Update: see previous post – March 3, 2014 Unpaid Internships: Appear to Be On The Rise as Canada’s Laws Just a ‘Hodgepodge’
NDP MPP Jonah Schein tabled a private members bill Tuesday that would amend labour laws to better protect unpaid workers.
New Democrat MPP Jonah Schein thinks unpaid interns should be an election issue if one is called this spring.
He’ll introduce a private members bill Tuesday at Queen’s Park that would, if passed, amend the Employment Standards Act to include unpaid interns and require the Ministry of Labour to keep track of who is working unpaid.
“All parties should take a close look at this,” he said. “This should be a top of mind issue for everybody who represents a riding in Ontario — they should have a position on protecting people in their workplace.”
Right now, a six-part test sets out the conditions under which a worker is exempt from the Employment Standards Act — the law that mandates the minimum wage — but students who are receiving a school credit rather than payment are exempt automatically.
Schein’s bill would change that, bringing co-op students, trainees and interns under the act so they would also be entitled to breaks and other protections if not a paycheque.
He is also proposing a written notice of employment status similar to a contract to be filed with the Ministry of Labour and spell out expectations like the job description and hours of work.
“It allows us to start collecting data about what’s happening. We don’t actually know what’s happening,” he said. No government agency, federal or provincial, is tracking unpaid workers although its estimated 300,000 young people are working free across the country. About 100,000 of those are not working through a school program and are not accounted for anywhere.
Another component is an anonymous complaint system, like a hotline or email address.
If passed, the Employment Standards Amendment Act would require an intern bill of rights in every workplace that outlines health and safety laws, employment standards and the six-part test.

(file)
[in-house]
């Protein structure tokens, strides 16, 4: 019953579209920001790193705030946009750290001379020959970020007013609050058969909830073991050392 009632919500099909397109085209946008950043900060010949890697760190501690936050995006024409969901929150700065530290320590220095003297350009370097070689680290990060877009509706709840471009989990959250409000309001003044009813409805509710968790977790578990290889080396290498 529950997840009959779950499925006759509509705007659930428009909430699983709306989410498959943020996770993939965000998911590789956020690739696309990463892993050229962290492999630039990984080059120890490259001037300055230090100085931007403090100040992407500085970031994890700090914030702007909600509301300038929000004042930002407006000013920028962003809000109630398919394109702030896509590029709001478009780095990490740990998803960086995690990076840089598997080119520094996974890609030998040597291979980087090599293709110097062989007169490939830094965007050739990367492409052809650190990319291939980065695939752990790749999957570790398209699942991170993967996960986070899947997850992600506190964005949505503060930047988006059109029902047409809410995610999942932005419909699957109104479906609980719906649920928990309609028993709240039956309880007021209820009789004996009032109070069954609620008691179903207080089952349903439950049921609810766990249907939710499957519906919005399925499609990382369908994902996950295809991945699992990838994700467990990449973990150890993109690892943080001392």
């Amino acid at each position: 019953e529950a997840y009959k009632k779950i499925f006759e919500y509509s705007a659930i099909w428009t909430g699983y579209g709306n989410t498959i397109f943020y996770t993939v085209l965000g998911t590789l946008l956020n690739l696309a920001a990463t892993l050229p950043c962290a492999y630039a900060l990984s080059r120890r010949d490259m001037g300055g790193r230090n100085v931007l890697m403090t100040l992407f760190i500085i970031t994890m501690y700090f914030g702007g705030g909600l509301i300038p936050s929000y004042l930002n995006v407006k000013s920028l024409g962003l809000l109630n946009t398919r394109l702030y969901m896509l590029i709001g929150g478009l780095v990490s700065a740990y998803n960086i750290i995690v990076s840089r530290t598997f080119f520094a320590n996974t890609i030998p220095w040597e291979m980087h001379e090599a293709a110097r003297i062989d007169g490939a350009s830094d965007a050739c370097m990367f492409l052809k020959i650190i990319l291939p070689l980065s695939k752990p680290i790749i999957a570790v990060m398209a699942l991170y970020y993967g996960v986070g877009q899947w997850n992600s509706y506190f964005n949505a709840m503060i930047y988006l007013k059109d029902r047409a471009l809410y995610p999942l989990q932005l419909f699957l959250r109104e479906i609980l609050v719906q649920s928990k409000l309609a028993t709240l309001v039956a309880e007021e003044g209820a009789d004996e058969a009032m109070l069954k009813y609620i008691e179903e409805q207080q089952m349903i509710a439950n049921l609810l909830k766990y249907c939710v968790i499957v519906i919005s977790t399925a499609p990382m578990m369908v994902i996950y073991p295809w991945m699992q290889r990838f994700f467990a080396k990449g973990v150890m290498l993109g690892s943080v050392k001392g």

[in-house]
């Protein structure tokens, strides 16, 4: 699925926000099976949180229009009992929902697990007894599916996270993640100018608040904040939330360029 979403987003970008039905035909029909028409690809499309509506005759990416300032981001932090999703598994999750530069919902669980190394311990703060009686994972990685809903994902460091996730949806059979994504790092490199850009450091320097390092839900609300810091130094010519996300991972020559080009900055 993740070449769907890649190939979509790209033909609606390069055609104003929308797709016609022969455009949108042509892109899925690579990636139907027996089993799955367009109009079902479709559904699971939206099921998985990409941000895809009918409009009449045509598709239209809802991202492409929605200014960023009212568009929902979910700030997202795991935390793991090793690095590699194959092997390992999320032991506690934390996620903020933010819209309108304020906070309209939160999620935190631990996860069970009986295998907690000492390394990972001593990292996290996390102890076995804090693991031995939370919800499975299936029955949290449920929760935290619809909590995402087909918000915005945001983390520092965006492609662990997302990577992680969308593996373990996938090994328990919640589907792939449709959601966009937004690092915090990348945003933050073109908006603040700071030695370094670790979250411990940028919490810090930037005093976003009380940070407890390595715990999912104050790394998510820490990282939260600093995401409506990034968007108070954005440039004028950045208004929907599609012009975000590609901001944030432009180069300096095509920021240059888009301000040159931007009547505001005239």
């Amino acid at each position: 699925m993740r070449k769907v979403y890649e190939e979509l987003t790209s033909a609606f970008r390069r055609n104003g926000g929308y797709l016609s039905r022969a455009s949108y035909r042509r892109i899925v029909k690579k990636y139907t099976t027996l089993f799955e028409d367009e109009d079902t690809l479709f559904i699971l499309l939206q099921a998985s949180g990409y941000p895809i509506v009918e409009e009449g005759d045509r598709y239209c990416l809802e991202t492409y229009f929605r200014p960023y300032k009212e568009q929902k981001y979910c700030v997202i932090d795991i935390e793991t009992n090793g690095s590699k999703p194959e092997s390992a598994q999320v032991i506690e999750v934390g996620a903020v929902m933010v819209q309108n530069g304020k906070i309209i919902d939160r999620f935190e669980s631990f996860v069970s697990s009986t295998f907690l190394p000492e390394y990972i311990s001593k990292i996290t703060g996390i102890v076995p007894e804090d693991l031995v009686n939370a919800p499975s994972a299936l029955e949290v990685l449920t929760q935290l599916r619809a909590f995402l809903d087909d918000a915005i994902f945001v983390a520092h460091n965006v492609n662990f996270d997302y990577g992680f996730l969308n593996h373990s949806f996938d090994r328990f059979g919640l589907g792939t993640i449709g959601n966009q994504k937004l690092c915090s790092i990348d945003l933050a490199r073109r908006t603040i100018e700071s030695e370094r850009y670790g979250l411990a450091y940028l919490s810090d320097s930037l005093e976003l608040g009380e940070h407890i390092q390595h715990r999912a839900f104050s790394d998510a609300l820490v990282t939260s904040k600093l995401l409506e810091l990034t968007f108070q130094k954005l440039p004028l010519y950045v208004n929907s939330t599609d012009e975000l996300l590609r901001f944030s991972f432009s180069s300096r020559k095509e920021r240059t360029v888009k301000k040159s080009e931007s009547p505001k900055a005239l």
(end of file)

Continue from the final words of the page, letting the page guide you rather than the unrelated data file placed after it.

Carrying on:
The vast majority of internships, unless required by an educational institution, does not meet the test and are therefore illegal. Under current law, the employer cannot derive more benefit than the student.
In December, labour minister Yasir Naqvi announced changes to labour legislation that would bring unpaid workers under the Occupational Health and Safety Act and boost workplace inspections this spring.
The Star revealed last fall unpaid workers were not covered by the province’s cornerstone workplace safety laws.
An anonymous complaint system would particularly benefit interns, said Canadian Intern Association president Claire Seaborn, who has submitted complaints on behalf of interns. There’s a disincentive for them to complain themselves since most are working for an employer’s reference, she said.
A similar private members bill was tabled federally by NDP MP Andrew Cash, who represents the same Davenport riding as Schein.
Several intern advocacy groups made submissions to the public consultation process ahead of the spring budget, said Toronto labour lawyer Andrew Langille.
The bill would “put the issue on the legislative agenda,” he said.
“It’s something important to both young workers and also a lot of parents in the middle class because they see their sons and daughters working away for no wages.”